How to Renew an Expired Green Card
If you’re wondering how to renew an expired green card, you’re in the right place – but we do have to caution you that you should renew your green card before it expires. This guide to renewing your green card explains the entire process (and what happens if you’re too late).
How to Renew an Expired Green Card
The best course of action is to renew your green card before it expires. However, in some cases, it’s okay to renew it after it expires, as well. An expired green card doesn’t mean you lose your lawful permanent residence status (you’ll reman a lawful permanent resident for life unless you lose your status for some other reason, which we cover in the later section “What Mistakes Could Cost You Your Residency Status?”).
An expired green card simply means you need new dates that prove you’re legally able to live and work anywhere in the U.S., and that you’re allowed to re-enter the U.S. after you travel abroad.
Can You Be Deported Because of an Expired Green Card?
You won’t be deported if you have an expired green card. The U.S. government will still consider you a lawful permanent resident, even if your green card is expired. However, the way you file for renewal may be a little bit different if you’re outside the United States. We cover that in the later section, “How to Renew Your Expired Green Card From Outside the U.S.”
How Long Do I Have to Renew My Green Card After it Expires?
You can renew your green card any time after it expires, but you must do so before you leave the U.S. if you intend to maintain your lawful permanent residency here. You must also have a valid green card to work for a company in the United States, so if you’re changing jobs, you’ll need to renew before then.
Again, the best-case scenario is that you renew your green card at least 6 months before it expires. That way, you can avoid the inconveniences associated with having an expired green card.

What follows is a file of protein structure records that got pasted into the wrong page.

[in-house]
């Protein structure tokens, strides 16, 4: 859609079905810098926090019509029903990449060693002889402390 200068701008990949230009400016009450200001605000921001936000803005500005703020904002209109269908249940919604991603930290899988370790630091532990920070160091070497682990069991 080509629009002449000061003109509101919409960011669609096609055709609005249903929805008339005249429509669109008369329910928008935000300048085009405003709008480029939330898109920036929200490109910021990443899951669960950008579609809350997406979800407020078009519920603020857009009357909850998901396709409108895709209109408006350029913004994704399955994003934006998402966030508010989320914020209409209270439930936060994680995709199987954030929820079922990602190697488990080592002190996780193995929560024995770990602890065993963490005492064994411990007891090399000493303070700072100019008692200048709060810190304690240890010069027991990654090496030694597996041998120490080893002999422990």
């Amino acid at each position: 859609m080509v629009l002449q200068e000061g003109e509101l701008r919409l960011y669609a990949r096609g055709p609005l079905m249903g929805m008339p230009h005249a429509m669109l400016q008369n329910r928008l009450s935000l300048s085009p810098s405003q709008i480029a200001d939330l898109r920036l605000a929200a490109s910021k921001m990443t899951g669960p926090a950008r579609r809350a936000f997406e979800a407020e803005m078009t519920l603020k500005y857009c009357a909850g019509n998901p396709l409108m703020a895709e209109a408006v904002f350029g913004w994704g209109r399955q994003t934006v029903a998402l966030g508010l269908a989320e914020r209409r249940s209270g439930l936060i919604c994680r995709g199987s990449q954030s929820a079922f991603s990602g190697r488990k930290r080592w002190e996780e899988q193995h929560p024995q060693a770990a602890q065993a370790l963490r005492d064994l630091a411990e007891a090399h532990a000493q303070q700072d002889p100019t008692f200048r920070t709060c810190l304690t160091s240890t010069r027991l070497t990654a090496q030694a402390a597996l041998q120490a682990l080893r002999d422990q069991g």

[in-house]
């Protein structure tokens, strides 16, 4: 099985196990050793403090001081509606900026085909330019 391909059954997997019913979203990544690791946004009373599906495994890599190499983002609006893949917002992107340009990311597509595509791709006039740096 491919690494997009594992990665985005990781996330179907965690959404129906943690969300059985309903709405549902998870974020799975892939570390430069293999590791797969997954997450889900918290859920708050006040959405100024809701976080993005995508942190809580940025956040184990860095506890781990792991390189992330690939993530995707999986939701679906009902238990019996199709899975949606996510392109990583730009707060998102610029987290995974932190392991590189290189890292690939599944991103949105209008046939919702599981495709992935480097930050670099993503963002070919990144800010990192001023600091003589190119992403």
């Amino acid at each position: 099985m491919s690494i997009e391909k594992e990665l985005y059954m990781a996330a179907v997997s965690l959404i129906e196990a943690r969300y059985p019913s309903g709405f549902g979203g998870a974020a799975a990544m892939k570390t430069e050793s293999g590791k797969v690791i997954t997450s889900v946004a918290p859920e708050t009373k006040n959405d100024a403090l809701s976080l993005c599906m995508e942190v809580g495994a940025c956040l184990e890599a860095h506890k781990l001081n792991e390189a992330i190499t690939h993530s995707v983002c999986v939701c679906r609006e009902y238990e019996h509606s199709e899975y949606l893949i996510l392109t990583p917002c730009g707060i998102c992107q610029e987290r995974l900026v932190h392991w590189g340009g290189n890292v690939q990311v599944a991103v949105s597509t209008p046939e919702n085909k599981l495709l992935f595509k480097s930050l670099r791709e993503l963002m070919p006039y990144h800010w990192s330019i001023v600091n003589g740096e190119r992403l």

What Happens if I Don’t Renew My Green Card?
The U.S. government will not issue a penalty against you or make you pay any fines if your green card is expired. You continue to be a lawful permanent resident of the United States – but if you intend to leave the U.S. or you want to get a new job, you’ll need a valid green card.
Green cards do not automatically renew. You must renew them yourself or through your attorney.
Related: What happens if you divorce after you receive a green card?
How to Renew Your Expired Green Card When You’re Physically Present in the United States
When you’re physically present in the United States and your green card expires, you may wish to work with an attorney for the renewal process. Like the original process – the one in which you initially applied for and received your lawful permanent resident status – the green card renewal process requires you to file specific paperwork. However, this time you need a Form I-90. You may also need additional evidence, such as a copy of your expired green card (or soon-to-be expired green card, depending on when you renew). You’ll have to sign your application and pay the appropriate fees (if required; some people qualify for a fee waiver).
How to Renew Your Expired Green Card From Outside the U.S.
If you’re outside the United States when your green card expires, you or your attorney will need to get in touch with the nearest U.S. consulate or go to the nearest U.S. port of entry. You must let them know that your green card is expired but you wish to return to the United States.
Pro Tip: If you’re leaving the U.S. when you know your green card is about to expire, you should renew it before you go. Doing so – or at least starting the process by filing the application – can save you a lot of time and trouble when you wish to return to the United States.
How to Renew Your Green Card Before it Expires